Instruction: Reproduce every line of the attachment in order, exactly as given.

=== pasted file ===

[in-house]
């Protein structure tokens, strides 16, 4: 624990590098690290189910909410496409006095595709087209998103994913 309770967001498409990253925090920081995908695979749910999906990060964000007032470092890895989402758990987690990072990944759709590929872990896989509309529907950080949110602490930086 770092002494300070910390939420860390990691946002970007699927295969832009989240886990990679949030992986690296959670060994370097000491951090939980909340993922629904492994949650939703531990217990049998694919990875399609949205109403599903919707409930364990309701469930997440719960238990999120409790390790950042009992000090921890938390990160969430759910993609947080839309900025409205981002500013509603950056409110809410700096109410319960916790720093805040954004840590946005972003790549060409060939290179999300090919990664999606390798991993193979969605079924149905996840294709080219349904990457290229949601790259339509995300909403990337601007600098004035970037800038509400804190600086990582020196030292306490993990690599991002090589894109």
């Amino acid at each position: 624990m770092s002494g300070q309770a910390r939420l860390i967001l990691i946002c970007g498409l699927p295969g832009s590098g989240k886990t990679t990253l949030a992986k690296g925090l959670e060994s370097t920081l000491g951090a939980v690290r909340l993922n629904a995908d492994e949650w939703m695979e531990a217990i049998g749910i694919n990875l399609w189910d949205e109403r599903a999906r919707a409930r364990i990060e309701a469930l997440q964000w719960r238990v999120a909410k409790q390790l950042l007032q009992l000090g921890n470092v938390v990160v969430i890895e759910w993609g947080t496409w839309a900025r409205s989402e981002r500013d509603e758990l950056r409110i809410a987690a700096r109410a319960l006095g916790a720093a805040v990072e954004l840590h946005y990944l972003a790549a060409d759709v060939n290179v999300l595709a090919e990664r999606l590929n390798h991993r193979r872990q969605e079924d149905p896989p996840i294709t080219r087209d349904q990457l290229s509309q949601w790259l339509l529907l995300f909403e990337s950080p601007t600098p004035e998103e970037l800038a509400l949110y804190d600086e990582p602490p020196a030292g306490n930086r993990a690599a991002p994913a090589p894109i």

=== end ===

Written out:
[in-house]
């Protein structure tokens, strides 16, 4: 624990590098690290189910909410496409006095595709087209998103994913 309770967001498409990253925090920081995908695979749910999906990060964000007032470092890895989402758990987690990072990944759709590929872990896989509309529907950080949110602490930086 770092002494300070910390939420860390990691946002970007699927295969832009989240886990990679949030992986690296959670060994370097000491951090939980909340993922629904492994949650939703531990217990049998694919990875399609949205109403599903919707409930364990309701469930997440719960238990999120409790390790950042009992000090921890938390990160969430759910993609947080839309900025409205981002500013509603950056409110809410700096109410319960916790720093805040954004840590946005972003790549060409060939290179999300090919990664999606390798991993193979969605079924149905996840294709080219349904990457290229949601790259339509995300909403990337601007600098004035970037800038509400804190600086990582020196030292306490993990690599991002090589894109």
């Amino acid at each position: 624990m770092s002494g300070q309770a910390r939420l860390i967001l990691i946002c970007g498409l699927p295969g832009s590098g989240k886990t990679t990253l949030a992986k690296g925090l959670e060994s370097t920081l000491g951090a939980v690290r909340l993922n629904a995908d492994e949650w939703m695979e531990a217990i049998g749910i694919n990875l399609w189910d949205e109403r599903a999906r919707a409930r364990i990060e309701a469930l997440q964000w719960r238990v999120a909410k409790q390790l950042l007032q009992l000090g921890n470092v938390v990160v969430i890895e759910w993609g947080t496409w839309a900025r409205s989402e981002r500013d509603e758990l950056r409110i809410a987690a700096r109410a319960l006095g916790a720093a805040v990072e954004l840590h946005y990944l972003a790549a060409d759709v060939n290179v999300l595709a090919e990664r999606l590929n390798h991993r193979r872990q969605e079924d149905p896989p996840i294709t080219r087209d349904q990457l290229s509309q949601w790259l339509l529907l995300f909403e990337s950080p601007t600098p004035e998103e970037l800038a509400l949110y804190d600086e990582p602490p020196a030292g306490n930086r993990a690599a991002p994913a090589p894109i």